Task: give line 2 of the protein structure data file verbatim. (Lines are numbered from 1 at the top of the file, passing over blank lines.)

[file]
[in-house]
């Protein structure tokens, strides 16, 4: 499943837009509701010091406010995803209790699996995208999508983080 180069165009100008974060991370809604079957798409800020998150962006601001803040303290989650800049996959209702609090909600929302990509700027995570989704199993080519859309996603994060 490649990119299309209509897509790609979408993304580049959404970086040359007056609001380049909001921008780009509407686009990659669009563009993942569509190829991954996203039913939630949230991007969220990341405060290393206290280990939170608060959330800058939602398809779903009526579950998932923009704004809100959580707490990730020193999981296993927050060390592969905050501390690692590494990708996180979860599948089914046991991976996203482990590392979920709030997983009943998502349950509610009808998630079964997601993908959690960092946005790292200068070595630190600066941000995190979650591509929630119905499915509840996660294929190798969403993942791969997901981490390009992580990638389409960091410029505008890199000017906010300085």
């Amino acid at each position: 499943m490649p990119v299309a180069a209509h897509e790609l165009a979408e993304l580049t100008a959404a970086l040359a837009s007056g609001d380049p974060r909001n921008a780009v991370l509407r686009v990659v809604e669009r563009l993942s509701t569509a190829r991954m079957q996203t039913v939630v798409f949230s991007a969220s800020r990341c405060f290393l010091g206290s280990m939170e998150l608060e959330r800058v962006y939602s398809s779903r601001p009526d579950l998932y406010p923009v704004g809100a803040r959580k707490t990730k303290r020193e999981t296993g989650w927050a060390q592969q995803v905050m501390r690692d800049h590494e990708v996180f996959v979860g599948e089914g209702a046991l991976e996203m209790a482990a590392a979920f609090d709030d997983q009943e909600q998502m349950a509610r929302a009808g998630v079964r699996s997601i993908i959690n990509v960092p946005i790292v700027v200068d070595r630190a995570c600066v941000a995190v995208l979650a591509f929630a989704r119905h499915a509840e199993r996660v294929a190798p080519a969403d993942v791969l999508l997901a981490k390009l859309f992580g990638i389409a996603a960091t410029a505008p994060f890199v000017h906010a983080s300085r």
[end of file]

């Protein structure tokens, strides 16, 4: 499943837009509701010091406010995803209790699996995208999508983080 180069165009100008974060991370809604079957798409800020998150962006601001803040303290989650800049996959209702609090909600929302990509700027995570989704199993080519859309996603994060 490649990119299309209509897509790609979408993304580049959404970086040359007056609001380049909001921008780009509407686009990659669009563009993942569509190829991954996203039913939630949230991007969220990341405060290393206290280990939170608060959330800058939602398809779903009526579950998932923009704004809100959580707490990730020193999981296993927050060390592969905050501390690692590494990708996180979860599948089914046991991976996203482990590392979920709030997983009943998502349950509610009808998630079964997601993908959690960092946005790292200068070595630190600066941000995190979650591509929630119905499915509840996660294929190798969403993942791969997901981490390009992580990638389409960091410029505008890199000017906010300085």